Building for The Future: Francis Lewis Hosts Robotics Competition


Students from schools across all boroughs of New York City competed at the annual First Tech Challenge (FTC) Robotics Qualifiers event on January 13-14 at Francis Lewis High School’s gymnasium. Student teams from grades 7-12 were expected to design, construct, program, and operate their own robots to compete in unique skill and challenge courses.

“It makes things easier to think computationally,” Robotics teacher Ms. Elfers said. “It’s a good outlet for problem solving. It helps to change your thinking process.”

This year, FTC required students to transport cubic blocks from one point of the course to another, stacking them as they maneuvered the machines in the process.

There are many different components to robotics,” Long Island City senior Fahim Miah said. “This year, our main goal is to build a robot that can carry lifts and place cubes to earn points.”

Joshua Pimentel
Joshua Pimentel

Robotics students are able to work together with other like-minded students where various skill levels are appreciated and valued.

“Our Robotics team fosters students to build upon their creativity and also allows them to work with other students with similar interests, where students build upon teamwork and leadership skills,” mathematics teacher Ms. Kim stated. “They are able to take their creative ideas and apply it to real-world applications.”

Ashley Wu

Applying knowledge outside the classroom, many teachers and students claimed that the program is preparing them not just for a career, but also for fundamental life skills.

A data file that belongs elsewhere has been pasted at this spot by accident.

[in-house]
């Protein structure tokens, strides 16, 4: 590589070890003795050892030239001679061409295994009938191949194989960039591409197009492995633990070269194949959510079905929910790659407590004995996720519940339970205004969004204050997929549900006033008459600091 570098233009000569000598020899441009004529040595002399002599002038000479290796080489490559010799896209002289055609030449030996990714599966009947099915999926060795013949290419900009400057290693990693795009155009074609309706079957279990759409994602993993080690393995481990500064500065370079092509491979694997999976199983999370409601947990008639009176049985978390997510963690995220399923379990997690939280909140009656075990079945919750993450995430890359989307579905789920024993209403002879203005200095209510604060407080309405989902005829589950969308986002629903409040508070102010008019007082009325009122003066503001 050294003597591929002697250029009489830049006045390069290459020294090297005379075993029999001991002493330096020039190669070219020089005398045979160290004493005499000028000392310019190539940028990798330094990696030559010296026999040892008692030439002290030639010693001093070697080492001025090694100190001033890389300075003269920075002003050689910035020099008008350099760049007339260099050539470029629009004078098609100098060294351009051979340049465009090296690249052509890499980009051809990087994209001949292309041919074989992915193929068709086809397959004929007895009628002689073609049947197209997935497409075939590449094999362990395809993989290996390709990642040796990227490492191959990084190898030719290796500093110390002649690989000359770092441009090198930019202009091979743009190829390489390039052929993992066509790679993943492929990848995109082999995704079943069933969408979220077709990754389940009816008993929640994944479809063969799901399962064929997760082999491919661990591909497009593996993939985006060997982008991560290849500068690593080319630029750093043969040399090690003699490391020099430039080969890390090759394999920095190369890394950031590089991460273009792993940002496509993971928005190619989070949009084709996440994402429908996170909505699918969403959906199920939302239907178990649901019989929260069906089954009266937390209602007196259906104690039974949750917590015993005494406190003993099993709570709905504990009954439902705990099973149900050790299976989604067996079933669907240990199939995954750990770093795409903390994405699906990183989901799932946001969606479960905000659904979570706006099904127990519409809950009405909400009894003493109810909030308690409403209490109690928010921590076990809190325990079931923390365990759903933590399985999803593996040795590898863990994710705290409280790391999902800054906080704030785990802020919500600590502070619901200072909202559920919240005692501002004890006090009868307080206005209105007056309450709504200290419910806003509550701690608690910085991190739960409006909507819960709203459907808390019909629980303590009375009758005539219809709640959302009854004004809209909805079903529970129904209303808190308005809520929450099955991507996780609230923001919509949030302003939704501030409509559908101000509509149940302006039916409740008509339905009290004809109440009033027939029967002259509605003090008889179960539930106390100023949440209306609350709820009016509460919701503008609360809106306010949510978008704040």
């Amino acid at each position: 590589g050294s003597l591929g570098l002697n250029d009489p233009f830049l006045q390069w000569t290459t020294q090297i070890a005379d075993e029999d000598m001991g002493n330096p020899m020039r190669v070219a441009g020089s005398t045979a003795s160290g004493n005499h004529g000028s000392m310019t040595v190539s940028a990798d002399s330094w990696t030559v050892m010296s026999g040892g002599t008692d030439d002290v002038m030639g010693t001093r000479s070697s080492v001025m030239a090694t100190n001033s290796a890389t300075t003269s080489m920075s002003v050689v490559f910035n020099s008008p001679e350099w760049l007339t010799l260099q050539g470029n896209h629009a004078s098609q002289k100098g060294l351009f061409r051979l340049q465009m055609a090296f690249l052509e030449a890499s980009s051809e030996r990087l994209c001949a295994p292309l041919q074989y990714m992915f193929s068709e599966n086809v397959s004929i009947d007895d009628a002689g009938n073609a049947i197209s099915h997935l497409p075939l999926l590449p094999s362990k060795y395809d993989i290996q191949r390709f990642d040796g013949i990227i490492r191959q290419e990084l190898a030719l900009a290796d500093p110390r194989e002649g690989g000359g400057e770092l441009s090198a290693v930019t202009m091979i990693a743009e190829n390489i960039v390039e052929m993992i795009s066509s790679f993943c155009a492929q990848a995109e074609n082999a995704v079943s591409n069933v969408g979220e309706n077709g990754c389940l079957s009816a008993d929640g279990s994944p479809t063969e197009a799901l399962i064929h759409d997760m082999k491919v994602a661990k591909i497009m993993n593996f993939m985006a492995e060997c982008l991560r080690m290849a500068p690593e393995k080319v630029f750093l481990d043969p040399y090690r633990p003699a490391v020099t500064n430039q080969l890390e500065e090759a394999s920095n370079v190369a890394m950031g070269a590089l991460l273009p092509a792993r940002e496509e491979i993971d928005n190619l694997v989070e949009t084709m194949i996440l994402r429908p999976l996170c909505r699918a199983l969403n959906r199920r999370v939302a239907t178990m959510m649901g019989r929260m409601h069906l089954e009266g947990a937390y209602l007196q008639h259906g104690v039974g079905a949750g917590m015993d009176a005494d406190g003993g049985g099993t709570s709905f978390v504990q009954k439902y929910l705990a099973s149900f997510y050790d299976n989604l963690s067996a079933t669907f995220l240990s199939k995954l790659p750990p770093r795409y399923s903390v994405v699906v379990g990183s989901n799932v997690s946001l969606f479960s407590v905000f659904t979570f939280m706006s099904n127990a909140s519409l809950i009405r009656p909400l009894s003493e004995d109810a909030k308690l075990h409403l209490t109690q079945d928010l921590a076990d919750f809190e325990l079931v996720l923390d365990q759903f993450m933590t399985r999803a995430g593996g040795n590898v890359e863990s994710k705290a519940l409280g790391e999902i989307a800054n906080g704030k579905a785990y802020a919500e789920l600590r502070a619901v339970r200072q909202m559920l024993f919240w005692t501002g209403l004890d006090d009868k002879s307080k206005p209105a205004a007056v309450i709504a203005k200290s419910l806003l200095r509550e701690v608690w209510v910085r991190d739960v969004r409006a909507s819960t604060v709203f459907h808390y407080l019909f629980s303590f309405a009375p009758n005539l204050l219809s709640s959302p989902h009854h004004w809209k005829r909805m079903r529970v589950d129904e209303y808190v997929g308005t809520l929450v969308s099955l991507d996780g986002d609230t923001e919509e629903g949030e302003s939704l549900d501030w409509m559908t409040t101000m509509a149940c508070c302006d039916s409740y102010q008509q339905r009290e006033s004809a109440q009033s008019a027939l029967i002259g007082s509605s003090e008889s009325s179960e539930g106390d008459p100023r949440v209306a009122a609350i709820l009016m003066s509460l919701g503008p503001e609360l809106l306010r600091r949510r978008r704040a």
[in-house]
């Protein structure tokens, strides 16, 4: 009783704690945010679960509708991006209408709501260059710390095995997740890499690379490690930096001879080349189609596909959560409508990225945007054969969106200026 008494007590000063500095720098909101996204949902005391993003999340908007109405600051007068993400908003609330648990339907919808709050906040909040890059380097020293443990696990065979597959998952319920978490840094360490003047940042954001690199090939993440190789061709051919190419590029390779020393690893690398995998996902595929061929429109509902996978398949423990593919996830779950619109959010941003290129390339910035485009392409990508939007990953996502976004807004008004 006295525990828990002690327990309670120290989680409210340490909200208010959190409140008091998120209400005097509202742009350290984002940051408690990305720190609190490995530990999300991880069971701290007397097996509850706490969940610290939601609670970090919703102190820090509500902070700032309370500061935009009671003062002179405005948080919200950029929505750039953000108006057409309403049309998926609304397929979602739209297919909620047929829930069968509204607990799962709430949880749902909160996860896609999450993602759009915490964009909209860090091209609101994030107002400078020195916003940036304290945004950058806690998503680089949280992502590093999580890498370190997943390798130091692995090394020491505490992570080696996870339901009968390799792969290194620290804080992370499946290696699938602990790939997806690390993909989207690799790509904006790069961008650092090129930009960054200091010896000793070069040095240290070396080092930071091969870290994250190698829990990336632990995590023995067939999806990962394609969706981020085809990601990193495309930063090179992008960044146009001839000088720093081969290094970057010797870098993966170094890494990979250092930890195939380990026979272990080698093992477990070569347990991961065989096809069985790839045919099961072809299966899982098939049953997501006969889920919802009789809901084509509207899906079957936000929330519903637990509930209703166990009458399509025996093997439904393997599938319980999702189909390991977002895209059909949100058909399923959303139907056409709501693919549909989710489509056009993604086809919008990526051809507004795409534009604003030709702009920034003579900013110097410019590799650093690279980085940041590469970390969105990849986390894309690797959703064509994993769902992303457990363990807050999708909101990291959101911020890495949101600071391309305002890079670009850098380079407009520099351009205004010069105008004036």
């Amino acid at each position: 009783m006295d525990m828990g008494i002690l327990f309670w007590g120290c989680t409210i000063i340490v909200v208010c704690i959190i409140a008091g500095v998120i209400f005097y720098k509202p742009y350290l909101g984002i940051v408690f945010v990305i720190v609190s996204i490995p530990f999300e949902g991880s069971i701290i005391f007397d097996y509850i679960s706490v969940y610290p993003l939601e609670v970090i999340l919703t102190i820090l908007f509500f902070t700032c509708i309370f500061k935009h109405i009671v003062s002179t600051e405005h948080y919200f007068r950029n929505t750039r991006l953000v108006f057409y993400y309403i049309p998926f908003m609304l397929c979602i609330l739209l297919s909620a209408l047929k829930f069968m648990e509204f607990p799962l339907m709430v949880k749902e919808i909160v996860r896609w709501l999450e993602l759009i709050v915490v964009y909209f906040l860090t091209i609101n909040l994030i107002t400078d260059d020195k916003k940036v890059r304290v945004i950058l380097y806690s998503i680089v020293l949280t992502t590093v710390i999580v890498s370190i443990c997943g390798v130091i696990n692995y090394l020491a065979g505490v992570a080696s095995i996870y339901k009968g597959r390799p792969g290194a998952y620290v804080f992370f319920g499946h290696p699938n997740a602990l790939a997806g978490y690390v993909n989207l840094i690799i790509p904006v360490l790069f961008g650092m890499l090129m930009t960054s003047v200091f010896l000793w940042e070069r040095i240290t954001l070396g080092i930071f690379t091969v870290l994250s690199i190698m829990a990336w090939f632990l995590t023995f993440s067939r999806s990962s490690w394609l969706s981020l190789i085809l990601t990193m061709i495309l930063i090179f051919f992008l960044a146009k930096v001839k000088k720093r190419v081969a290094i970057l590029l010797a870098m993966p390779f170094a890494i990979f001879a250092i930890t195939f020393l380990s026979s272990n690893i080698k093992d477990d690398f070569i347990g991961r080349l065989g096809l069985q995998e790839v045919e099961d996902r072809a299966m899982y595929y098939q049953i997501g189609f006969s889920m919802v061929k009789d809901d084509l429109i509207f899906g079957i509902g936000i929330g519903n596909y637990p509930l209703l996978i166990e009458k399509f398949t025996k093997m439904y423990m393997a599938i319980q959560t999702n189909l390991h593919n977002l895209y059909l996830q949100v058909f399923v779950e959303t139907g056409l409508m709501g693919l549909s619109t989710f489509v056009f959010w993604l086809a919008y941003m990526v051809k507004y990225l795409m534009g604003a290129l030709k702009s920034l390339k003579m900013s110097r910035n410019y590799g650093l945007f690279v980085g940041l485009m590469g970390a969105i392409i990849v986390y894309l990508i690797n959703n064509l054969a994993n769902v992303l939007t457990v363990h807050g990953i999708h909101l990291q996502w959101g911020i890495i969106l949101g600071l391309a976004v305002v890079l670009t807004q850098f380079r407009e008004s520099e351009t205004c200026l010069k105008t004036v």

It expands my mind,” University Heights senior Joel Polanco said. “To be honest, I never really considered this as something to do, but I’ve learned from my teacher that if you try new things you get to learn a lot about yourself. The thing that keeps me going is the fact that I’m learning something new.”

This is one of the many subjects we’re learning,” junior Albert Ladgard said. “We learn about force, friction, motion, as well as what’s best for what we want to do. We also learn how to build effectively and fix any problems we have.”

Students involved with constructing the robots are able to teach themselves as they learn. They also acquire skills to build upon each other’s ideas, while inspiring each other to continue to work harder to solve the problem.

Joshua Pimentel

We inspire each other,” Manhattan Center for Science and Mathematics junior Angeli Reynoso said.  When we’re in a stump and can’t understand something, somebody else always has another idea to build upon. We always push each other to continue to work harder and solve the problem.”

The event consisted of teams 3006, 4780, 4783, and 4785 representing Francis Lewis High School.  Teams 3006 and 4780 qualified for the regional competition, which will be held in February.

Robotics is important to our school because it provides a place for students interested in Robotics, Engineering, and Programming to enrich their skills and talents,” mathematics teacher Ms. Kim said.

Students involved in their first year of Robotics have openly shared their experiences of how practical and accessible the program is to everyone.

“When I think about tools, I think of them as complex legos,” Polanco said. “You just put the pieces together and they work.

“I enjoy programming it,” Miah said. “As a programmer, I can understand how the robot will move, control the motors, and direct my robot. I feel really accomplished, I feel like I’m a leader.”

Ashley Wu